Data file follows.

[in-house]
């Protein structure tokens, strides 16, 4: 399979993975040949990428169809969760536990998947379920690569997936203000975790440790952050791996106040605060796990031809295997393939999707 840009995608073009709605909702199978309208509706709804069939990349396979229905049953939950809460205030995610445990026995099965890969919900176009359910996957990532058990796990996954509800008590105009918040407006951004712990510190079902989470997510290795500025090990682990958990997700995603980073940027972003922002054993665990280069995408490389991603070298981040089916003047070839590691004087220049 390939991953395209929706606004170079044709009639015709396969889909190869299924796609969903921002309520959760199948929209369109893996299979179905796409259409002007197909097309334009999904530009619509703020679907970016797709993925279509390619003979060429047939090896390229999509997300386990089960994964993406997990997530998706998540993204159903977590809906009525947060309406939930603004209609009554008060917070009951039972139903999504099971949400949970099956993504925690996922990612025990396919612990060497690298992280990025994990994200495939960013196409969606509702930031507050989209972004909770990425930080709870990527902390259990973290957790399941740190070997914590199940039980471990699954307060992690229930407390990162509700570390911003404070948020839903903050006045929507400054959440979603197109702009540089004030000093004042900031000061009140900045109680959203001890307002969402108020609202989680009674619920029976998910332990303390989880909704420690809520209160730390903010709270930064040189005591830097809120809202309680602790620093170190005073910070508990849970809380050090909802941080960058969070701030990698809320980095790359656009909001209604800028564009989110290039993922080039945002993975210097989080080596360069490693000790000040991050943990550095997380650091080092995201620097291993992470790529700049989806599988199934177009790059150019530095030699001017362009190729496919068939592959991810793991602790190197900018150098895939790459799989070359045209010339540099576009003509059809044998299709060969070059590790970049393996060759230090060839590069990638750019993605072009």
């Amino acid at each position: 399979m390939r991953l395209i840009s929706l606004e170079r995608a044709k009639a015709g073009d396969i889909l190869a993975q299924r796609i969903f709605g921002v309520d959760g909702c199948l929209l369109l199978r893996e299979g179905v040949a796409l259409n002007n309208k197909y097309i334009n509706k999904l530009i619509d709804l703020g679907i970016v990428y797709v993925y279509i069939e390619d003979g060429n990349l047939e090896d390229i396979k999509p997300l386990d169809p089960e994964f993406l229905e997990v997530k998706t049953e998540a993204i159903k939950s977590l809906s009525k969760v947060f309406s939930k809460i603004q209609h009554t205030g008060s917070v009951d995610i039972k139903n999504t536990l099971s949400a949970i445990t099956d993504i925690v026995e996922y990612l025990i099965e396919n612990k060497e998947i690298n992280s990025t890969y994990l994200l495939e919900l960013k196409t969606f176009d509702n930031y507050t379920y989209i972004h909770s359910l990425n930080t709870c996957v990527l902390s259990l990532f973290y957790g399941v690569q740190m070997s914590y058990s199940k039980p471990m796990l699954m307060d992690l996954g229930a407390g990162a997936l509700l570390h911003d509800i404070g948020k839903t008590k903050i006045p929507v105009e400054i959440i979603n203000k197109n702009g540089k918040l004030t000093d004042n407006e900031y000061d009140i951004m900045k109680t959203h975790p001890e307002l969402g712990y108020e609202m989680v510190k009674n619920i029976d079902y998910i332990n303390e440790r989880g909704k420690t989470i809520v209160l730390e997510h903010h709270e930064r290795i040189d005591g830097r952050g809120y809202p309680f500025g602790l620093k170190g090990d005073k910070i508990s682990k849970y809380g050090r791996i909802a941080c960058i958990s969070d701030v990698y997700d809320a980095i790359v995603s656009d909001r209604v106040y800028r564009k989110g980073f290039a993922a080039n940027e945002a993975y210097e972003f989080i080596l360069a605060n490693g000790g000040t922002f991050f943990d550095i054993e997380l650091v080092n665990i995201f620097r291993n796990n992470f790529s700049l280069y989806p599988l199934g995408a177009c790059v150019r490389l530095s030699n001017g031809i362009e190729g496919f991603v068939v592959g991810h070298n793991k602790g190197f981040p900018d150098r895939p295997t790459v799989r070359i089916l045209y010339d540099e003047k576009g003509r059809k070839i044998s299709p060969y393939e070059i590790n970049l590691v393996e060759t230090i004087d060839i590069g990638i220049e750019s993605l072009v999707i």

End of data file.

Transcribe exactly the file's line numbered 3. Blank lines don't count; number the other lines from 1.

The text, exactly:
């Amino acid at each position: 399979m390939r991953l395209i840009s929706l606004e170079r995608a044709k009639a015709g073009d396969i889909l190869a993975q299924r796609i969903f709605g921002v309520d959760g909702c199948l929209l369109l199978r893996e299979g179905v040949a796409l259409n002007n309208k197909y097309i334009n509706k999904l530009i619509d709804l703020g679907i970016v990428y797709v993925y279509i069939e390619d003979g060429n990349l047939e090896d390229i396979k999509p997300l386990d169809p089960e994964f993406l229905e997990v997530k998706t049953e998540a993204i159903k939950s977590l809906s009525k969760v947060f309406s939930k809460i603004q209609h009554t205030g008060s917070v009951d995610i039972k139903n999504t536990l099971s949400a949970i445990t099956d993504i925690v026995e996922y990612l025990i099965e396919n612990k060497e998947i690298n992280s990025t890969y994990l994200l495939e919900l960013k196409t969606f176009d509702n930031y507050t379920y989209i972004h909770s359910l990425n930080t709870c996957v990527l902390s259990l990532f973290y957790g399941v690569q740190m070997s914590y058990s199940k039980p471990m796990l699954m307060d992690l996954g229930a407390g990162a997936l509700l570390h911003d509800i404070g948020k839903t008590k903050i006045p929507v105009e400054i959440i979603n203000k197109n702009g540089k918040l004030t000093d004042n407006e900031y000061d009140i951004m900045k109680t959203h975790p001890e307002l969402g712990y108020e609202m989680v510190k009674n619920i029976d079902y998910i332990n303390e440790r989880g909704k420690t989470i809520v209160l730390e997510h903010h709270e930064r290795i040189d005591g830097r952050g809120y809202p309680f500025g602790l620093k170190g090990d005073k910070i508990s682990k849970y809380g050090r791996i909802a941080c960058i958990s969070d701030v990698y997700d809320a980095i790359v995603s656009d909001r209604v106040y800028r564009k989110g980073f290039a993922a080039n940027e945002a993975y210097e972003f989080i080596l360069a605060n490693g000790g000040t922002f991050f943990d550095i054993e997380l650091v080092n665990i995201f620097r291993n796990n992470f790529s700049l280069y989806p599988l199934g995408a177009c790059v150019r490389l530095s030699n001017g031809i362009e190729g496919f991603v068939v592959g991810h070298n793991k602790g190197f981040p900018d150098r895939p295997t790459v799989r070359i089916l045209y010339d540099e003047k576009g003509r059809k070839i044998s299709p060969y393939e070059i590790n970049l590691v393996e060759t230090i004087d060839i590069g990638i220049e750019s993605l072009v999707i």